Friday, October 14, 2011

The Lasagna in the Freezer

Doing a frozen cycle is a little bizarre. It's surreal, because our embryos already exist. There is nothing I have to do for egg quality's sake--it's already done. Bryce can booze it up and go bike riding and wear tighty-whities if he so chooses because his part was done in July. It's so weird! It's like our babies are a lasagna in the freezer--all we have to do is preheat my oven and pop 'em in (and hope that somehow a vortex doesn't open in the oven and they disappear...that's where the analogy falls apart a bit).

I am sort of at a loss with this cycle, because I've never done one before. I consider myself somewhat of an amateur expert at the IVF process for fresh cycles--having done three of them and done a ton of research to be prepared for each eventuality (and unfortunately experiencing a few eventualities that I'd rather have passed on, thankyouverymuch). But a frozen? I am not as knowledgeable. Mostly because we never thought we'd get a frozen cycle in the works. Why research that when the first two IVFs didn't produce any embryos that could be frozen? And then with the last cycle, we had our embryos frozen but were so sure we'd be pregnant (we were) and that we wouldn't need them (but we do) that I didn't look into it then, either. So now that our little freezie pop babylings are up on deck, I'm feeling a little lost.

Here's what I do know. It starts like a regular cycle protocol for me, where you go on Pill first to sync up your cycle with the lab schedule. Then, unfortunately for me, the Lupron starts. I am so sad that there is no alternative to Lupron for a frozen. (You can do a "natural" frozen cycle with no meds, but seeing as how my system is so collossally dysfunctional that is just not an option. My hormones need tight controls! My body is not to be trusted with itself!) So, back to the fake-menopause nightmare for me. After a while on the Lupron, when I'm nice and suppressed and my body's control (ha) is relinquished, I start injecting estrogen. Which, sadly, is intramuscular (butt shot) but is not as nasty as the progesterone in oil shots, so I've been told. It's a small amount to be injected and it's only injected every 3 days, so that's not so bad. After a while on that (I really don't have a clear idea of how many days), we do a lining check to see if the estrogen has plumped me up and made a nice home for the freezie pops, I quit Lupron, start the awful progesterone in oil butt shots in addition to the estrogen, and then I go in for the transfer! Our beautiful blasts are thawed the day of transfer I think, and then they get their glamour shots so we can see what we've got in our oven. Then we wait, and test. That's it! No ovarian stimulation, no risk of hyperstimulation, no surgery, no anesthesia that makes me loopy, just a baby deposit made with a catheter into my cushy uterus. It's incredibly surreal.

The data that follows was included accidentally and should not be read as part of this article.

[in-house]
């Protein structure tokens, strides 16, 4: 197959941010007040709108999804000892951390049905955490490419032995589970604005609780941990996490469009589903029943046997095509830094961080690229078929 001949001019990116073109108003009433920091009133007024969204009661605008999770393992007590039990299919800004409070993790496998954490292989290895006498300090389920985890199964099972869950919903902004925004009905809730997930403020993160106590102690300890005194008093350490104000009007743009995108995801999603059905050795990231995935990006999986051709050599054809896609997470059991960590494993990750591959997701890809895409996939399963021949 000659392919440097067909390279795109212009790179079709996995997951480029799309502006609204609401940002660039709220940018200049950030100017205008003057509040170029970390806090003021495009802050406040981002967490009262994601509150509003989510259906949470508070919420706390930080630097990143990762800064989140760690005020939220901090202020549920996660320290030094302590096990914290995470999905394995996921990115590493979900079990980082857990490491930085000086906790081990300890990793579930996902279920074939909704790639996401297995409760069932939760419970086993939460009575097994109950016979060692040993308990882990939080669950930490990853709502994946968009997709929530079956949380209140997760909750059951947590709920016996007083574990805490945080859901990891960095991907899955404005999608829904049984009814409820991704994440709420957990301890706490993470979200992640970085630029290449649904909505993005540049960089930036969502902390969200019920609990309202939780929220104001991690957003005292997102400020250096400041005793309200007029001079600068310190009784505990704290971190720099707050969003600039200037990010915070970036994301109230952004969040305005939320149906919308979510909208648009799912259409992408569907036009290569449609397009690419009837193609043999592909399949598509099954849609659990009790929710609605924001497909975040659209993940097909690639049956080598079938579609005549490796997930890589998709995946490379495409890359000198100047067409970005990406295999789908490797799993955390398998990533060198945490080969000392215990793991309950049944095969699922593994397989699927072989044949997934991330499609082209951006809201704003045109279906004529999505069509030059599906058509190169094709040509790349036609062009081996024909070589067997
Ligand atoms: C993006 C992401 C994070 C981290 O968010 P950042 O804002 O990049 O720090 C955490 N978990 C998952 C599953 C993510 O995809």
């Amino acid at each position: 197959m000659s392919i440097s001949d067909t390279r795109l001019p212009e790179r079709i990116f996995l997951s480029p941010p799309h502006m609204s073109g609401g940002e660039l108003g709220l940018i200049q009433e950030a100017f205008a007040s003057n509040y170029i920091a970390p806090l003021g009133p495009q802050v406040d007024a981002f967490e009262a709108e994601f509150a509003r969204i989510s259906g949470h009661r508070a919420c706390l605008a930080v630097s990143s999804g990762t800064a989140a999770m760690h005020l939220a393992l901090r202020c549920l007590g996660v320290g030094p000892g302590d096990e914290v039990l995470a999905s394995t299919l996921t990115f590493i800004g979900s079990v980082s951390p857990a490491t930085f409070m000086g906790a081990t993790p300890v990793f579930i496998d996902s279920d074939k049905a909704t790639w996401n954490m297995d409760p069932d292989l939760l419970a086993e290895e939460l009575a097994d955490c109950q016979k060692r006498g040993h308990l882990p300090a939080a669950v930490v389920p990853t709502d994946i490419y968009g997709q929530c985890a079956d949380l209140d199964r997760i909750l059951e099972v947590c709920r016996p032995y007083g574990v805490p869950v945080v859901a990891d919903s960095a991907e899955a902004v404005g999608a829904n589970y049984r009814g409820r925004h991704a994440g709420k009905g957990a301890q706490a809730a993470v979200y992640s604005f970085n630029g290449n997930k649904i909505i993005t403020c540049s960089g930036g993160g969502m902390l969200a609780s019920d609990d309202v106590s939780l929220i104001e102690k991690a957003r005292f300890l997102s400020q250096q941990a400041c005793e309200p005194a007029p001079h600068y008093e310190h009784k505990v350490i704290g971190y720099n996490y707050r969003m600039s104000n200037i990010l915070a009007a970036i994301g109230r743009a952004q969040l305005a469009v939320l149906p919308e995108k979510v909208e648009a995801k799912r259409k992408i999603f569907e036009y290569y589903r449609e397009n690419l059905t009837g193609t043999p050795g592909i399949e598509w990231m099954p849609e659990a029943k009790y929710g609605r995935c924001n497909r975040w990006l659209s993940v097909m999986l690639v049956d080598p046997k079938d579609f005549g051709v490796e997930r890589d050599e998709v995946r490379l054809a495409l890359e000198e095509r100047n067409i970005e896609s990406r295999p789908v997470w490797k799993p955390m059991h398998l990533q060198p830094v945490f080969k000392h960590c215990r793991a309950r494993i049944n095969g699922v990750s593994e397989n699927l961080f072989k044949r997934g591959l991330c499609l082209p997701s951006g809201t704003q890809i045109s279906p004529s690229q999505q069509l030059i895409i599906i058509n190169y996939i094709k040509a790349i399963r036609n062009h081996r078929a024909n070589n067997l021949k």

One of the reasons why it's surreal is because technically, these babylings were conceived in August. But they go in my uterus sometime before the holidays, and so will be born sometime in the summer if they manage to stick around. So even though logically they don't start the age count until they actually implant, they will be older than they seem. Sort of. It really screws with your mind if you think about it too much.

We have been nervous about the frozen cycle, because in the limited reading I have done on the topic, the success rates aren't usually as high as a fresh. I read on average they are around 20% or so. But then, we found out that at our clinic it can be as high as 45-50%! They only freeze primo, primo embryos. So they have lower rates of embryos frozen, but much higher success with the procedures they actually do. It has to be a robust, extraordinarily beautiful embryo to freeze. Because of those strict quality controls, they lose very, very few embryos in the thawing process and they enjoy wicked high pregnancy rates. Looking at those statistics, I actually have a higher chance of getting pregnant with a frozen than a fresh. And I got pregnant with our last fresh--it just didn't choose the best place to land. That's the other thing I read--you are more likely to get pregnant with a frozen if you got pregnant from the fresh cycle. Not by a lot, but enough to make me feel better about it. Although I know a handful of people who got pregnant from a frozen after failing the fresh, too. So frozens definitely can work!

I think I've decided to keep my research to a minimum for this frozen go-round. Sometimes I can go a little overboard (who, me?) and overdo it when it comes to information. I can stress myself out. I can be a bit of a control freak. For this cycle, I am going to truly let go. I mean it. I will do my acupuncture and maya massage and yoga to prepare, but I'm not going to stress about it. I'm not going to go crazy. (I say this now, but when the time comes I am going to need people to remind me that I said I'm not going to go crazy this time. Way, way easier said than done!) I hope that we are looking at our last cycle, for now at least. Although it would be really cool if we had two blasts and got pregnant with-twins, and could wave buh-bye to this whole rigamarole. We've never done a blastocyst transfer before--they've all been Day 3. It's so exciting to do something new. And terrifying. But mostly exciting.

Here's hoping that our lasagna in the freezer makes it through the baking!

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